Yost’s story begins like many of her peers. She grew up playing softball and soccer, and as a freshman at Bensalem, she immediately threw herself into Schram’s offseason workouts. In January of that year, Yost got a bad cold she could not shake and, in late March, came down with fever that wouldn’t subside. “My mom had doctors run blood work, and they found it,” she said of her diagnosis of AML on April 2, 2013. “Initially, I cried, but then I decided I’m not going to let this beat me. I’m going to get through it, and I’m going to get back to everything I was before.” Yost was in the hospital for weeks at a time during intense rounds of chemo. After her three rounds of chemo were completed, Yost was admitted to CHOP for a stem cell transplant in August of 2013. She was hospitalized for close to two months. She developed engraftment syndrome and graft versus host disease. “I also got mucositis, which kind of tore up my digestive tract,” she said. “I became lactose intolerant for a good nine months.” But Yost was on the road to recovery.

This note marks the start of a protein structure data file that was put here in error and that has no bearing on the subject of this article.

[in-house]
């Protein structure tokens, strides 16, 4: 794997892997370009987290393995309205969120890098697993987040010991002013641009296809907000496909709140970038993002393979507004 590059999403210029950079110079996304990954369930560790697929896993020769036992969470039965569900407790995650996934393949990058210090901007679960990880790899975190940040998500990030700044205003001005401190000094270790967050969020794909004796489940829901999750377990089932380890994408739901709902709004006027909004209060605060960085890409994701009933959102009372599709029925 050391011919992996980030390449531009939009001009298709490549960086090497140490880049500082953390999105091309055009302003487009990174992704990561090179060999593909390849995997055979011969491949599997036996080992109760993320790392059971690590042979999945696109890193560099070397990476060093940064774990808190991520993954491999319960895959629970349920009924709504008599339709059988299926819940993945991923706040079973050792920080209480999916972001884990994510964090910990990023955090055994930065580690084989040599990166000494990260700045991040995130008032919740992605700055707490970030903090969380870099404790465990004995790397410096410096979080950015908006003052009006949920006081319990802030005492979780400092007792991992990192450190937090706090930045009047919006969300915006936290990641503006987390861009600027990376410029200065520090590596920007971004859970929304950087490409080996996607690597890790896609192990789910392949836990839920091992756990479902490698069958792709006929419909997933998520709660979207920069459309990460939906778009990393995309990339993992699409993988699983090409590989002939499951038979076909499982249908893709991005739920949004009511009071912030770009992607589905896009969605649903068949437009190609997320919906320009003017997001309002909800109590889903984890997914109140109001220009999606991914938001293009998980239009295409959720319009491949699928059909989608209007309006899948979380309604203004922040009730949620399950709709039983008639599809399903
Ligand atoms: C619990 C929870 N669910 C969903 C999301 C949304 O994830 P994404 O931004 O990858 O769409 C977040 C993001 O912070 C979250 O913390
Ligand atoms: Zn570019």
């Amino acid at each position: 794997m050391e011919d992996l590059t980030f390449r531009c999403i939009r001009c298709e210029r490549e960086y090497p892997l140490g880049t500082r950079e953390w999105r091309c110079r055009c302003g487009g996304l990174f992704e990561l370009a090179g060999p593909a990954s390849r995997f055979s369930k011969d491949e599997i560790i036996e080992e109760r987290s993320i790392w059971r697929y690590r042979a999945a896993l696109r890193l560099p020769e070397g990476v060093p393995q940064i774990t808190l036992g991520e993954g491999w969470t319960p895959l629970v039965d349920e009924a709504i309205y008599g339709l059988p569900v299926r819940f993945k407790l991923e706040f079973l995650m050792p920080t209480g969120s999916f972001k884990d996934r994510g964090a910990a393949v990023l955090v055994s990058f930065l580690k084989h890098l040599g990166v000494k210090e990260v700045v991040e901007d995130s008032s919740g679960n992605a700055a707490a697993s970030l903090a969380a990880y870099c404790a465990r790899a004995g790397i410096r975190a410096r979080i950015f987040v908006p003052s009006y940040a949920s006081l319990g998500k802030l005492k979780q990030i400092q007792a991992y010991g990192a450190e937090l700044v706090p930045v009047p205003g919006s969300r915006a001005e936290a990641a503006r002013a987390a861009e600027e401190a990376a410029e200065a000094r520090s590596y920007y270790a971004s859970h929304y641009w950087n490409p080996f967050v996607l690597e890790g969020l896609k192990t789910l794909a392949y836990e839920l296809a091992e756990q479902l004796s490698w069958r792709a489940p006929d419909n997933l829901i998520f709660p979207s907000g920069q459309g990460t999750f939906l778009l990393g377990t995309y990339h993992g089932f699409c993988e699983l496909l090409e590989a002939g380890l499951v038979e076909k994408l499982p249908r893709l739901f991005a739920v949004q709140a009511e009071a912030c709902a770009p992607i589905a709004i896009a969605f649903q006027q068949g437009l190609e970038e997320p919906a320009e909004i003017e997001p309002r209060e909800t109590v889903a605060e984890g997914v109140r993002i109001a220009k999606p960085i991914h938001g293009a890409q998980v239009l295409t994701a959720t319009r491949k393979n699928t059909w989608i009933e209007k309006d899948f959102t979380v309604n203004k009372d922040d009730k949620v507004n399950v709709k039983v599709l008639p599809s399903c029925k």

The road to recovery was not always an easy one. Yost also dealt with MRSA during and briefly after her treatments were completed. She was home schooled her sophomore year, and a week or two before softball tryouts, Yost went to her first practice. Her return to the softball diamond marked the beginning of a road to normalcy. This spring, Yost will be a key player on the varsity. She is no longer on medication but still has checkups every four months. When Yost talks about her experiences, there is no trace of anger, no ‘why me?’ Her singular focus was on getting well. “She’s just an absolute inspiration to all of us,” Schram said.